Sitka Mountain Gear
How to Get Started
Contributors to this thread:
dlewis1498 10-Dec-14
808bowhunter 24-Dec-14
Brian Howell 30-Dec-14
Wild Bill 20-Jan-15
From: dlewis1498
It seems like everyone who knows much about hunting was taught by their dad/grandpa/uncle/etc. Sadly, all those guys for me were farmers whose hunting experience stopped at shooting the occasional raccoon that got in the garbage. I'd like to start bow hunting here on the Big Island, but I honestly don't have the faintest idea of where to start. I would really love to have more local, free range meat, and it can't get any more free range than having to go get it yourself.

I have a bow that I target shoot with in the yard. ...what do I do next? And is there a site where I can look at all the legal information in regards to hunting on the island?

From: 808bowhunter
go get your hunter education, hunting license, and start looking at the regulations to find hunting units and just go. It will all come over time if you just start going for it.

From: Brian Howell
Get the book Bowhunter's Digest by Chuck Adams, any edition. Chuck is not only a world renown bowhunter, but he is a world class writer as well. His articles, columns, and books are always a great read.

My advice is to tune your bow to your broadheads. Usually, hunting arrowheads and target tips do not shoot the same, nor do they hit the same spot. Sacrifice some sharp blades by shooting at a cottage cheese container in fine sand (the sand will dull the blades but won't damage the broadhead). One target per arrow so you don't ruin your arrows. Have proper WOOL hunting clothing and bring PLENTY of water.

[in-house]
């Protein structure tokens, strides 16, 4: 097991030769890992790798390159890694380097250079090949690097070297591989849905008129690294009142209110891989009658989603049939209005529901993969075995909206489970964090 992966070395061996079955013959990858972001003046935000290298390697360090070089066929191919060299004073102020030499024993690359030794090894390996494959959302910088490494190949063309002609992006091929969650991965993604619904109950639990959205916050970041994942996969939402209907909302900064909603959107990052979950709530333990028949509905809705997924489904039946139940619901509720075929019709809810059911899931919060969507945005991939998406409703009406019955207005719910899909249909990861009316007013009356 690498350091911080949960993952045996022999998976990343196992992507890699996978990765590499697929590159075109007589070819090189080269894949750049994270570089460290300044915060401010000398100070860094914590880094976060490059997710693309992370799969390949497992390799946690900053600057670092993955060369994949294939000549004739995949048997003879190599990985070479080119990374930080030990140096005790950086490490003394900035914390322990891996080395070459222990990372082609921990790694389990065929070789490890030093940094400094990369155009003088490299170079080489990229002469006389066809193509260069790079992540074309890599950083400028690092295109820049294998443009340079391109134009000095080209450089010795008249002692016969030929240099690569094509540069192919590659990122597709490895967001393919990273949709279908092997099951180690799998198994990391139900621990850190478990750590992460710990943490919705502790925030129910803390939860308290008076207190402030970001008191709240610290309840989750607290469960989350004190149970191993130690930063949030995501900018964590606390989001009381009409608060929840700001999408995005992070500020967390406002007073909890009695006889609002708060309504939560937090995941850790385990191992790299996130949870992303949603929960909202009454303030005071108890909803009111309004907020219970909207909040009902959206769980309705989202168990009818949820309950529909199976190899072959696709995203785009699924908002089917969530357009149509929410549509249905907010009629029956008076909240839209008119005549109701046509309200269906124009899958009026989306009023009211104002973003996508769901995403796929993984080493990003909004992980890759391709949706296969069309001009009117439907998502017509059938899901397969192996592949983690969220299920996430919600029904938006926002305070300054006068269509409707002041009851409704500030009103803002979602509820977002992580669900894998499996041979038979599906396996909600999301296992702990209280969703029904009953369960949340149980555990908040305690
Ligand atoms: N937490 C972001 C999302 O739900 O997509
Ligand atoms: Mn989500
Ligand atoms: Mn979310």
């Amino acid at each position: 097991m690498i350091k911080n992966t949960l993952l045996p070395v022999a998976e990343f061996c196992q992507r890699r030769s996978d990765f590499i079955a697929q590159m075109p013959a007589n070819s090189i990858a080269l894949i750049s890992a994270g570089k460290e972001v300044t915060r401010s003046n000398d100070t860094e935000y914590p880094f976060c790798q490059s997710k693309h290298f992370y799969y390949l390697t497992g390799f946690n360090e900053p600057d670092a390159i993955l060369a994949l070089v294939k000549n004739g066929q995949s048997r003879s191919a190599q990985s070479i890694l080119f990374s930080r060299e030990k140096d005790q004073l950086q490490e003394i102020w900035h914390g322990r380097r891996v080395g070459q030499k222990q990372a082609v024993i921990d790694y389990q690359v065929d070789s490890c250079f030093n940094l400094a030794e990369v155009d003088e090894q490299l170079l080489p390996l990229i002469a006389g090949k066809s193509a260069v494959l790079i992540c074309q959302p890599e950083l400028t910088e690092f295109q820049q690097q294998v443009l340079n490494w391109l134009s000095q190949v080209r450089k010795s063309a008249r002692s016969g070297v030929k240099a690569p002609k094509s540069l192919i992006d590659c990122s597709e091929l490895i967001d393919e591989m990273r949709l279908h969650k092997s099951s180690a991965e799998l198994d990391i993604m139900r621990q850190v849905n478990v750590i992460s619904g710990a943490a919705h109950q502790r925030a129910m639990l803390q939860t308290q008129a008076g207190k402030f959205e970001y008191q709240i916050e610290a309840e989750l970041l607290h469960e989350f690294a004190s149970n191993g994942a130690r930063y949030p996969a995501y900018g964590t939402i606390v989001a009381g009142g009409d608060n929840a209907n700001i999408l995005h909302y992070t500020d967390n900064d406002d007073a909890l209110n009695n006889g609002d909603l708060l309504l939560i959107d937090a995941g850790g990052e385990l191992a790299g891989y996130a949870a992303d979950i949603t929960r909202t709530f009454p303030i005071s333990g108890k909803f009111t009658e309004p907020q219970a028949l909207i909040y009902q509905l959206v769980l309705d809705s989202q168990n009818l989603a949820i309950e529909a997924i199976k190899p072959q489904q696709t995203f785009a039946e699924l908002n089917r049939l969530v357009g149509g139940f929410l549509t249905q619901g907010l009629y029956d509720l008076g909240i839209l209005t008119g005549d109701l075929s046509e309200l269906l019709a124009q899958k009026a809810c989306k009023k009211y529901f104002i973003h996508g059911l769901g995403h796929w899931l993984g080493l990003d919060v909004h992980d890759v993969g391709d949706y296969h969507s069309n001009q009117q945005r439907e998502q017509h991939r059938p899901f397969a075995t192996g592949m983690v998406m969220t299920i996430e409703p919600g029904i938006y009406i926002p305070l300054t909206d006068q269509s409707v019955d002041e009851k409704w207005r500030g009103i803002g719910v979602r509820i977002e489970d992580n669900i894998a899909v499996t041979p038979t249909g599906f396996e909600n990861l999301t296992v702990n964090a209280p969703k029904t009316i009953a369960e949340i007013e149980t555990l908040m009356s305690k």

Inquire with D'Armand Cook of C & S Hunting Supplies located in Kamuela.

From: Wild Bill

The Bowhunters Digest is available on ebay at a very reasonable price. The book is dated, however, basic bow tuning information is there and spot on. Also, Chuck gets into animal behavior, which is what you need to understand, to help you get close to the game you want.

A base layer of wicking material does a fine job of helping the wool ward off cold.

My Grandpop was the only hunter in my family and took me for squirrels and birds with shotgun. Once, while with him at a sporting goods store, we saw two men practicing with recurves, shooting at hay bales. Grandpop, who hunted and trapped most of his life, was of the opinion that, "those guys will go hungry using those things".

At the age of forty, I began deer hunting and in the second season started bow hunting with and old wheel compound. Now I hunt and compete with a recurve. Success's came quickly for me. Grandpop died before I started, but I often wish he could see and eat the deer I've taken.

Go for it, you can do it.

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